Once you do that FIRE will start to feel more real, and you might remove the barrier that is keeping you from achieving FIRE because you will start to know more about what.

Start FIRE now

The truth is you can start living your FIRE days now, in small increments. The thing I forget is that life is a journey, and I know it’s been written a thousand times before, but when you focus on a goal as large as FIRE you tend to forget that.

So take the moments in the day to find what you enjoy and do more of that. Whether it’s a walk in the woods, or spending some time with a friend. Explore new hobbies and old ones you’ve forgotten. Don’t wait for FIRE to do everything you’ve wanted.

Enjoy things now and it will make the journey more enjoyable. After I switched to enjoying the journey it’s made all of the difference in my happiness. Because after all, aren’t we all just wanting more happiness?

Andrew Daniels is the Co-Founder of Millennial Homeowner, a site dedicated to helping make homeownership easy. You can download their free household essentials list here. It has everything in it you will need for your next place.

Early Retirement

5 Personal Finance Lessons from Short Track Speed Skating

You can learn a lot about personal finance from this Olympic sport

Maybe it’s because I grew up in the sunny southeastern United States, but I’ve always found the winter Olympics to be captivating. Everything feels so exotic and novel to me. But the sport that produces the biggest adrenaline rush, in my opinion, will always be short track speed skating.

This series of events takes place on a small oval-shaped track. The races are very quick: the 500m men’s race finishes in about 40 seconds and includes aggressive attempts to pass competitors.

But the stakes are high. The close quarters and centrifugal force at the turns frequently result in crashes that completely remove skaters from the race — razor-sharp skates awry.

Early Retirement

401(k): A Complete Guide for Beginners

Time and tide wait for none. What also does not wait is money. The reality of the American dream could hit you hard when you reach your retirement time. As a result, people fall for ignorant retirement mistakes leading to big problems. Especially, when there are bills to pay for a myriad of things, from electricity bills to the medical bills (trust me; no one will be perfectly healthy by that time with the way our lifestyle is going). So, you have to stress not only about your present but also your future. That is where 401(k) comes in.

As the cost of providing pensions have surmounted, the employers are replacing them with the 401(k) Retirement plan. A feasible retirement plan will help you remain monetarily stable and help you continue living your life. After all, little drops make the ocean. How is it different from other old-world investment and pension plans?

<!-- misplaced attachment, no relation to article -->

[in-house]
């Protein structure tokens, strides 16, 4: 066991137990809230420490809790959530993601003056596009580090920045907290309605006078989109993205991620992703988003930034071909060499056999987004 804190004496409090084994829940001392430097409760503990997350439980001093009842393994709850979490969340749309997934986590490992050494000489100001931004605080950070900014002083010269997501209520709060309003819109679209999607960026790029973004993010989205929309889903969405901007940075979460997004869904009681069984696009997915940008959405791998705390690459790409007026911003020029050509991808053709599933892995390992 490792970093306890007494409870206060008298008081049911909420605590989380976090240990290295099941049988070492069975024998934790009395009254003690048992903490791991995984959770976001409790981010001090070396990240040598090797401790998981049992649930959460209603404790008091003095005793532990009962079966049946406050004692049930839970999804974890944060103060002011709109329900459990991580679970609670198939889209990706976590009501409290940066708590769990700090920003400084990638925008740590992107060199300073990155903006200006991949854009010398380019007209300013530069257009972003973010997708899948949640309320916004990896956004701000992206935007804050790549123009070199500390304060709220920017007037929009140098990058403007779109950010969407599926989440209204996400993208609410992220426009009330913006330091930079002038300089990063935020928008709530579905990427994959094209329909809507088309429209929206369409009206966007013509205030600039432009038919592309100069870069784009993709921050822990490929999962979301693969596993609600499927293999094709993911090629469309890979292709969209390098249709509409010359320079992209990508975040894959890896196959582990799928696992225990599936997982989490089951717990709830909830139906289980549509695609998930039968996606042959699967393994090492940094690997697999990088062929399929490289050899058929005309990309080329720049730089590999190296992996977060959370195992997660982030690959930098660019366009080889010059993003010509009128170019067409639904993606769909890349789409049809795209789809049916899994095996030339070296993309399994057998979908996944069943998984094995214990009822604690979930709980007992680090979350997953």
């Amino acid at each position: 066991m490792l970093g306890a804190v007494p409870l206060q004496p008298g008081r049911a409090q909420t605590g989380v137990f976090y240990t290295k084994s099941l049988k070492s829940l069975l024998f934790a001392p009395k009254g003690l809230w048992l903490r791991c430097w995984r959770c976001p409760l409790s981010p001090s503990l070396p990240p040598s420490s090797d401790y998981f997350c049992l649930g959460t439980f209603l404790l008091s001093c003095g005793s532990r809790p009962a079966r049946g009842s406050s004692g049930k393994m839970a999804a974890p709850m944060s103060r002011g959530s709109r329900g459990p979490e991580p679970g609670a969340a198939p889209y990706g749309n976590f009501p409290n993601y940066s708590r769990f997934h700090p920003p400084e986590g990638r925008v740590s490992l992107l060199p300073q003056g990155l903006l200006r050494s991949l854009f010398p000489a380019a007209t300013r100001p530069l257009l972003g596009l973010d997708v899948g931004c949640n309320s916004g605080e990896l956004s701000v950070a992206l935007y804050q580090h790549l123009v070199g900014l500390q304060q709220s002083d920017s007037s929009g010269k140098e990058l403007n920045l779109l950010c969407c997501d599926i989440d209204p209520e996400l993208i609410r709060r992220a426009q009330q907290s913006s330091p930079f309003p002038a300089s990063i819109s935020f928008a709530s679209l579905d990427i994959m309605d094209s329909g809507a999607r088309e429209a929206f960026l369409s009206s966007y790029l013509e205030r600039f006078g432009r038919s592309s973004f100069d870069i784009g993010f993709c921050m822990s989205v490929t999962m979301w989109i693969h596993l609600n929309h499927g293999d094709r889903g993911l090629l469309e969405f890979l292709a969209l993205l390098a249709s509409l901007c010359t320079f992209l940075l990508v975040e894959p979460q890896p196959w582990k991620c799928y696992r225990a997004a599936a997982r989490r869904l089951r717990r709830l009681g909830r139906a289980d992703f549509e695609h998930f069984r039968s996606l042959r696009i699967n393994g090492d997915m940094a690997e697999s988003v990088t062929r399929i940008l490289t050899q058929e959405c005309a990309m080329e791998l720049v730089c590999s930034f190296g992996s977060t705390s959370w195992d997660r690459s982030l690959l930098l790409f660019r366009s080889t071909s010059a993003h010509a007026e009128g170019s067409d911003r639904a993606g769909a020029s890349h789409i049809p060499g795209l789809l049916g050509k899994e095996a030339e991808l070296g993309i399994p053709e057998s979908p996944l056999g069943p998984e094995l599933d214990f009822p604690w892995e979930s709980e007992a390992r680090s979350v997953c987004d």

An introduction to 401(k):

A 401(k)-retirement plan is a defined-contribution plan. It is a plan in which employees can invest pre-tax dollars, the money before tax is deducted, in the capital markets. Further, the money they have invested gets mature in a tax-deferred way until the time of withdrawal, which is retirement in this case.

Early Retirement

Interview with Chris Mamula: Lessons Learned About FIRE

Lessons Learned About FI/RE - back of backpacker viewing lakeToday we’re sitting down with Chris Mamula, the primary author of the book Choose FI: Your Blueprint to Financial Independence, to get his take on lessons learned about financial independence/retiring early. Chris retired at 41, and is a welcome part of the FIRE community. Let’s jump right in to the interview.

What’s the biggest lesson you’ve learned about FIRE?

The biggest lesson that I’ve learned is if something isn’t working, change it. Even if change is painful in the short term, doing nothing is more painful in the long run.

Einstein has been credited as defining insanity as doing the same thing over and over, and expecting a different result. I agree. If you want a life that is different from most of the people around you, you have to choose a different path and have the courage to go down it.

Early Retirement

An Argument for Lifestyle Creep

When lifestyle creep can be a powerful thingIf you’re in the FIRE community and you’ve heard of lifestyle creep, it’s probably been in negative context. Outside of questioning the 4% rule, it’s hard to think of bigger sin for FIRE folks than succumbing to lifestyle creep.

However, I’m not so sure it deserves such a bad rap.

Is spending more as you earn more money really such a bad thing? Can it derail your retirement plans? Shouldn’t you be investing more your index fund portfolio?

The short answer is, “yes” to all of the above.

The longer answer is, “yes, but there are ways you can smartly experience lifestyle creep without getting off track.”

We’ll dive into all those reasons and more, but let’s not get ahead of ourselves. First things first, what actually is Lifestyle Creep?